The Hiding Place by Corrie ten Boom. 80 year old Corrie smiles at us, over images of occupied Holland

About the Book

Title: The Hiding Place
Published: 1971

Cover Story: Grandma Fought Nazis
Drinking Buddy: A Thousand Times Yes
Talky Talk: The Greatest Generation
Bonus Factors: Christianity, It Can Happen Here
Bromance Status: Lest We Forget

Cover Story: Grandma Fought Nazis

A book this old has multiple covers, but I like this one with Corrie’s benign, 80-year-old face smiling down at occupied Holland.

The Deal:

Corrie ten Boom and her sister, Betsie, are two spinster ladies who, along with their elderly father Casper, run a watch shop in the quaint little Dutch town of Haarlem. Pushing fifty, Corrie predicts her simple life of watch repair and Bible study will continue indefinitely, and that’s not a bad thing. But in 1940, the Nazis bring the iron fist of the Third Reich down on the Netherlands, and their world is turned upside down. Jews are being rounded up. People the ten Booms know. Personal friends. Corrie and her family are faced with a choice: do they turn their faces away and look out for number one, or do they show off some of that Christian charity they’ve always tried to practice?

Drinking Buddy: A Thousand Times Yes

Two pints of beer cheersing
Though if Corrie never drank a beer in her entire life, I wouldn’t be surprised.

At the time of the invasion, Corrie and her sister were on the old side of middle aged, and Casper had passed 80. Until this time, Corrie considered feeding the hungry and visiting shut-ins as a fulfillment of her Christian duties. So when desperate people running from real life monsters come to her for help, she naturally feels overwhelmed. She’s led a boring life. She never married. She considers wearing any color other than black a daring fashion choice.

And yet she and her family rise to the occasion. Soon Corrie is bribing cops, arranging jailbreaks, orchestrating a comando raid on Nazi offices, disposing of corpses, and hiding refugees in her own home. The Nazis were not known for their incompetence, so a raid was not a matter of if, but when.

ten Boom, who tells the story in the first person, portrays herself as a bumbling, jovial servant of the Lord. But really, she was kind of a bad ass. Sorry, a good ass.

Talky Talk: The Greatest Generation

It’s no spoiler to say that the entire ten Boom family ends up being arrested. Corrie and her sister Betsie are sent to prison, eventually ending up at Ravensbruk, a women’s extermination camp. This place is a hell on earth. And yet, the ten Boom sisters use this as an opportunity to bring Jesus to their fellow inmates. Not just with word, but in deed. Betsie, who Corrie sometimes regards as being too kind to be merely human, looks forward to the end of the war, when they can help heal the people who were damaged by such hatred and evil. And not just the prisoners. The very Nazis themselves.

Bonus Factor: Christianity

The ten Booms are members of the Dutch Reformed Church, which Corrie admits can be rather stiff and dogmatic. But Jesus said to go out and serve your fellow man, and in their minds, there is no doubt as to what must be done. Corrie struggles with the moral ambiguity of resistance work. When she asks her pastor brother how to secure ration cards, he bluntly replies to steal them. When she lies to a Nazi official, she’s utterly shocked at how easy it was. Of course, when the chief of police asks her to arrange a hit on the local Gestapo snitch, she has to draw the line.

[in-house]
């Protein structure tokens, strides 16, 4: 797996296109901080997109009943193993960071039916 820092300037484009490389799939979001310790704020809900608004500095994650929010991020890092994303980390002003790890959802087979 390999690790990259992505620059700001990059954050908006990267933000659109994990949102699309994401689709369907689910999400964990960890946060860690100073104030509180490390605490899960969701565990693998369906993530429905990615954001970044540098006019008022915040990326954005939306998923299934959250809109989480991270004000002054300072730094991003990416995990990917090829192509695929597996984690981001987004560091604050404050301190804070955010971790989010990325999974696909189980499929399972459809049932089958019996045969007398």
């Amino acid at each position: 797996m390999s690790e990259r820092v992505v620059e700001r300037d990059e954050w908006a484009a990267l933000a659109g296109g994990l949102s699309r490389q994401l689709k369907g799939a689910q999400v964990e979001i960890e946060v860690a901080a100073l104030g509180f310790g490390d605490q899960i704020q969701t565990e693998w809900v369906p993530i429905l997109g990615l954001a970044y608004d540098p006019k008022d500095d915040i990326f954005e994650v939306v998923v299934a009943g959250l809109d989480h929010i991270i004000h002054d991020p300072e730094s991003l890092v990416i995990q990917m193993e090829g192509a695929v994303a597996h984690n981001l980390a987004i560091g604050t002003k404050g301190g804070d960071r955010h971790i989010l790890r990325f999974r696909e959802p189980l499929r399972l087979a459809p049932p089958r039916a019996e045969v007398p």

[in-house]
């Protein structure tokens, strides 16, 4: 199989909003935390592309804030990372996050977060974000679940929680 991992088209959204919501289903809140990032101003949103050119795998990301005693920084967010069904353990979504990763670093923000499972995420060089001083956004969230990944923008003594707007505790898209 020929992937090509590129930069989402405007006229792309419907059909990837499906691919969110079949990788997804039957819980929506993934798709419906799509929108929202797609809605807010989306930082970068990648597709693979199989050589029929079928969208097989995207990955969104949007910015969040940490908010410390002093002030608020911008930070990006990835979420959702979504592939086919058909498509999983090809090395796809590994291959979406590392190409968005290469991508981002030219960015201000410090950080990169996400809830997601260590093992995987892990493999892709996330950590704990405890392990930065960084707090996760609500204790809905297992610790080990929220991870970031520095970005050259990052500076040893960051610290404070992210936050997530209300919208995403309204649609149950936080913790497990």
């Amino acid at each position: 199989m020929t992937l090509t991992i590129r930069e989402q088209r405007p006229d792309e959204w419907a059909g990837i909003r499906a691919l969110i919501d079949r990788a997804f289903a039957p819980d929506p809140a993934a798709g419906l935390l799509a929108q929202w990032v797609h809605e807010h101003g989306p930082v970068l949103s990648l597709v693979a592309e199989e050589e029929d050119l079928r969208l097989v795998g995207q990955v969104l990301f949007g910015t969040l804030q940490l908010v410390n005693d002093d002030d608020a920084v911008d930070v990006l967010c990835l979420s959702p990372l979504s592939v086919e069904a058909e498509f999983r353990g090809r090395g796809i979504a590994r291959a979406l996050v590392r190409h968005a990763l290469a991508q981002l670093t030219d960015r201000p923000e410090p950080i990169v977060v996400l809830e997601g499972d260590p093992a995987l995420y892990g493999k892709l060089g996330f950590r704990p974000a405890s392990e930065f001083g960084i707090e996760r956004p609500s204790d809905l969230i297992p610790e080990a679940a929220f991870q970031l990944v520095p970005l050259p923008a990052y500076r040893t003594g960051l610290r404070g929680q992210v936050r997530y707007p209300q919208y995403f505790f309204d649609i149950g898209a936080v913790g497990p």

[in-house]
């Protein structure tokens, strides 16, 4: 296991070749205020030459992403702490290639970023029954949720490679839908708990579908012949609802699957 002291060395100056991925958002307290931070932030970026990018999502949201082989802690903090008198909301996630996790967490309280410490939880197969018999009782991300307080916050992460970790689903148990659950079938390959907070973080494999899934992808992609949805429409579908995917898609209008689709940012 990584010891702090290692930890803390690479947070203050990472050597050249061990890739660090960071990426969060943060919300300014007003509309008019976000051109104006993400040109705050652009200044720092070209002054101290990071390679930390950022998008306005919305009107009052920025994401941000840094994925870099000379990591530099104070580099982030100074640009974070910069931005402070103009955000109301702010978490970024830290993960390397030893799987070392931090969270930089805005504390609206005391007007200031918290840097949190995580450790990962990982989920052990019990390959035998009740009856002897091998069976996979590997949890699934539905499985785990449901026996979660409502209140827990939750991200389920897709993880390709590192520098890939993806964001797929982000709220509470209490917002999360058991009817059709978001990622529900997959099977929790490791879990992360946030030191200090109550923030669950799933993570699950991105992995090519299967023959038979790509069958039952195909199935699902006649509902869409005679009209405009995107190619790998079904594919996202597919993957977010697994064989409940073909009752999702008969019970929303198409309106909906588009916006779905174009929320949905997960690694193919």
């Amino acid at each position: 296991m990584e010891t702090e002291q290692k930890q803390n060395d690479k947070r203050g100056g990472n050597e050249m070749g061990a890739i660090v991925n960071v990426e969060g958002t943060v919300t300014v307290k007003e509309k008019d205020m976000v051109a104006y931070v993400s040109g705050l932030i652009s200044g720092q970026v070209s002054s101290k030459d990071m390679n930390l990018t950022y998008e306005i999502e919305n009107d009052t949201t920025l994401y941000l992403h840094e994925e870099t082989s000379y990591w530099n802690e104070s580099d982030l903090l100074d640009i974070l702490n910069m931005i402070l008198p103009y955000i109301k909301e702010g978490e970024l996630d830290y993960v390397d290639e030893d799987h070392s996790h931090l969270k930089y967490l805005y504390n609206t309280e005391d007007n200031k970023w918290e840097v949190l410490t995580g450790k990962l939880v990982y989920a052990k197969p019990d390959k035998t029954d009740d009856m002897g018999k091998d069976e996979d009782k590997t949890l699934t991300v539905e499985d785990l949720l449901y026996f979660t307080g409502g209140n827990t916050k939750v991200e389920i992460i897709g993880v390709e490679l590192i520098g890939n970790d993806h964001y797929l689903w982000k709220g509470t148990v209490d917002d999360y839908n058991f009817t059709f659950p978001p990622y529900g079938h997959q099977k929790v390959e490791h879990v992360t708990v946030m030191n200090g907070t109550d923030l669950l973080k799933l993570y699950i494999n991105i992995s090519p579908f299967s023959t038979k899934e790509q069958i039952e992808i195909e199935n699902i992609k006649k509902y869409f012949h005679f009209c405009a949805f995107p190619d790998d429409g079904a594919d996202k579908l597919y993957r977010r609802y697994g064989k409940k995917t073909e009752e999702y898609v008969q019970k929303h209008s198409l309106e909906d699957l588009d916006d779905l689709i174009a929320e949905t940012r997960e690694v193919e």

Sometimes the ten Booms are a little too pious for their own good. On more than one occasion, Corrie’s older sister Nollie endangers people by refusing to lie for any reason. And Corrie’s ‘This is all part of God’s plan’ philosophy wears thin. Of course, we’ve been grappling with the ‘Good God/Evil world’ question for centuries.

The resistance work costs the family dearly, and yet after the war, Corrie still goes on with the plans to minister to Dutch collaborators who found themselves unemployed and hated. This is one woman who really walked the walk.

Bonus Factor: It CAN Happen Here.

A theatrical poster for Sinclair Lewis's 'It Can't Happen Here' about fascism in America

Corrie describes the Netherlands as a humorless nation of farmers and laborers (at least before the war) who wanted nothing more than to be unnoticed by the larger, more powerful countries. Corrie relates her one youthful romance at a time when the Great War was raging and troops were being slaughtered in nearby France and Belgium. The book opens with a 100th anniversary party for the watch shop in 1937, with guests confidently declaring that Germany will allow the Netherlands to stay neutral again.

As Corrie languishes in prison, she recalls happier days of tulips and coffee and parties. How her father was one of the most respected men in Haarlem and how she expected life to go on like that forever. War was something big nations like England and Germany worried about. Slaughter happened in other places, not in flower covered Holland.

The book shows how fortunes, both personal and national, can change quickly, and one must never sit by and allow evil to take root.

Bromance Status: The war ended over eighty years ago, and anyone who remembers it firsthand is very old. But great books like this make the horrors come alive, and we need that now more than ever.

Literary Matchmaking

Bluebird

Sharon Cameron’s Bluebird is a fictional take on the concentration camps.

Johnny Got His Gun

Johnny Got His Gun by Dalton Trumbo deals with someone experiencing the stark horrors of war for the first time.

FTC Full Disclosure: I received neither money nor Dutch coffee for writing this review.

Brian wrote his first YA novel when he was down and out in Mexico. He now lives in Missouri with his wonderful wife and daughter. He divides his time between writing and working as a school librarian. Brian still misses the preachy YA books of the eighties.